*I know it’s Doomsday, don’t @ me.

What did I take away from this night? First, Zimmer’s repetitive nature can be seen throughout his oeuvre, and while far from ideal, at least I typically like listening to how big and loud his scores can be. I’m never particularly excited when I see he is composing something (that is reserved mostly for Giacchino and Williams), but at least I can recognize his craft. He is a man who, when he wants to write something effective, he can really get down into those emotions and trigger the emotions that he and the filmmakers desire. Also, women are badass, which is something I’ve known, but reminders are always welcome.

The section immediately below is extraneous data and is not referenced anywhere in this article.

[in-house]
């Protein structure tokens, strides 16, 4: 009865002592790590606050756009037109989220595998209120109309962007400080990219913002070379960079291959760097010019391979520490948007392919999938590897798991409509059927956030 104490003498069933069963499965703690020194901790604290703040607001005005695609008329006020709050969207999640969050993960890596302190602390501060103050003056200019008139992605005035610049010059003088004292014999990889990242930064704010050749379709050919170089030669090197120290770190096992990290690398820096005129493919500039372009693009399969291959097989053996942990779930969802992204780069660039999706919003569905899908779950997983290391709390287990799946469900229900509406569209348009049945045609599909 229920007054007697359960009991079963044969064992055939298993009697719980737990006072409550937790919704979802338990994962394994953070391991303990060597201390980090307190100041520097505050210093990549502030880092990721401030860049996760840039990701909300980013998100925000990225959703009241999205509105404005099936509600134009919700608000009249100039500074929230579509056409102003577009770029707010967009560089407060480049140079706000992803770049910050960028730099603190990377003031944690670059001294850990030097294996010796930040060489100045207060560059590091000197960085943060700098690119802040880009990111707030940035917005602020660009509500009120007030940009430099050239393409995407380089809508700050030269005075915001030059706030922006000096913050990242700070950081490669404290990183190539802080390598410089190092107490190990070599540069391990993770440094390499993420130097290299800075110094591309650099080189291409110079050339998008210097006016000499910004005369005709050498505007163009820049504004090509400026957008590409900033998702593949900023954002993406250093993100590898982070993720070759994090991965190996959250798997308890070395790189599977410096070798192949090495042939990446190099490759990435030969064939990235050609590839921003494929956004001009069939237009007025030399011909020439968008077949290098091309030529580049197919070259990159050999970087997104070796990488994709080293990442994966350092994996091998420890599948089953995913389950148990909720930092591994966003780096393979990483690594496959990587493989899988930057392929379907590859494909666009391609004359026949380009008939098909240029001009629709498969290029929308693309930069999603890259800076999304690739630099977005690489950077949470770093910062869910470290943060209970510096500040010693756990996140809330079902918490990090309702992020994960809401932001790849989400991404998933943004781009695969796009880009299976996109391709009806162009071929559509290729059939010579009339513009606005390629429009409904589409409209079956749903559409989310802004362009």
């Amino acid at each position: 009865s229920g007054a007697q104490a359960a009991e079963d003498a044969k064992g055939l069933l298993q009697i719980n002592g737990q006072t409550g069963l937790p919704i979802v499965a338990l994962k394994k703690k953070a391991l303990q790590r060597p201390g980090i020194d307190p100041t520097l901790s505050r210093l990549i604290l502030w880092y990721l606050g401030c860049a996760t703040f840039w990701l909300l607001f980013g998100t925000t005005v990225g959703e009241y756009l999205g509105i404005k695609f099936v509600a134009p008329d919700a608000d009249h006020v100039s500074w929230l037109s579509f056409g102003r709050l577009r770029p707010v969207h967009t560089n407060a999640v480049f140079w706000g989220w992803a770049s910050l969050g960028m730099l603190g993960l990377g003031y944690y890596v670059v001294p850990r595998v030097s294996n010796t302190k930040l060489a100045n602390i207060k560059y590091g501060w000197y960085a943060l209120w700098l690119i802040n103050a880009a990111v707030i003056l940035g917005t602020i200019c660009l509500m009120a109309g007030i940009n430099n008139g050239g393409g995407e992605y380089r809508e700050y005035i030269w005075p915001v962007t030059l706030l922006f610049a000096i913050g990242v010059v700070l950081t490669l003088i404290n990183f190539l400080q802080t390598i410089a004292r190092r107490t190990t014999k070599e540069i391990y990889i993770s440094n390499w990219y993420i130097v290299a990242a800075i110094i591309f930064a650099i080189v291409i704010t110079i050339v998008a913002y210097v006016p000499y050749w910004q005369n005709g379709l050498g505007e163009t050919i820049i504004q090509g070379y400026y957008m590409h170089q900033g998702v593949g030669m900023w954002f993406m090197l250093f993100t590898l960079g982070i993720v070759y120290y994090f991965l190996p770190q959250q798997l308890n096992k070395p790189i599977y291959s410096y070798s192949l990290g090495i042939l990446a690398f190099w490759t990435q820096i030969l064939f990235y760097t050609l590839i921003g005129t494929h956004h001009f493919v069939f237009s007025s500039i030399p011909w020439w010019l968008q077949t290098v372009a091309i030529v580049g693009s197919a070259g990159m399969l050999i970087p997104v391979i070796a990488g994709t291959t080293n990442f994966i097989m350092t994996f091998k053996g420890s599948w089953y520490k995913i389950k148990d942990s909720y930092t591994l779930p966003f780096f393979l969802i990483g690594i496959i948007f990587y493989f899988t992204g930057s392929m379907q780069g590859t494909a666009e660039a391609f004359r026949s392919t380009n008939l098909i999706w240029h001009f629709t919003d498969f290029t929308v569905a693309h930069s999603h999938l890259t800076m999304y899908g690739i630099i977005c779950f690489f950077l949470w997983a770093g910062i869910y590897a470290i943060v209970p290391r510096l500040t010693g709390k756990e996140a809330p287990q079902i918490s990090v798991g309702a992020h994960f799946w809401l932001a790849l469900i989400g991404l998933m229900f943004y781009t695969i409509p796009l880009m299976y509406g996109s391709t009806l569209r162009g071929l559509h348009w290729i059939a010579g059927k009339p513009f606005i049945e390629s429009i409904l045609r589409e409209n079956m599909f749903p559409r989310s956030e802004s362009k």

Information References:

Grammar Check: Kyle Grim, the love of my life
Zimmer's IMDb Page:http://www.imdb.com/name/nm0001877/#composer
The Prestige Wikipedia Page: https://en.wikipedia.org/wiki/The_Prestige_(film)#Music
Lion King Soundtrack Page: https://en.wikipedia.org/wiki/The_Lion_King_(soundtrack)

Header Image Credit: http://cincinnati.carpediem.cd/events/4183379-hans-zimmer-live-in-cincinnati-at-us-bank-arena/

2 thoughts on “Hans Zimmer Live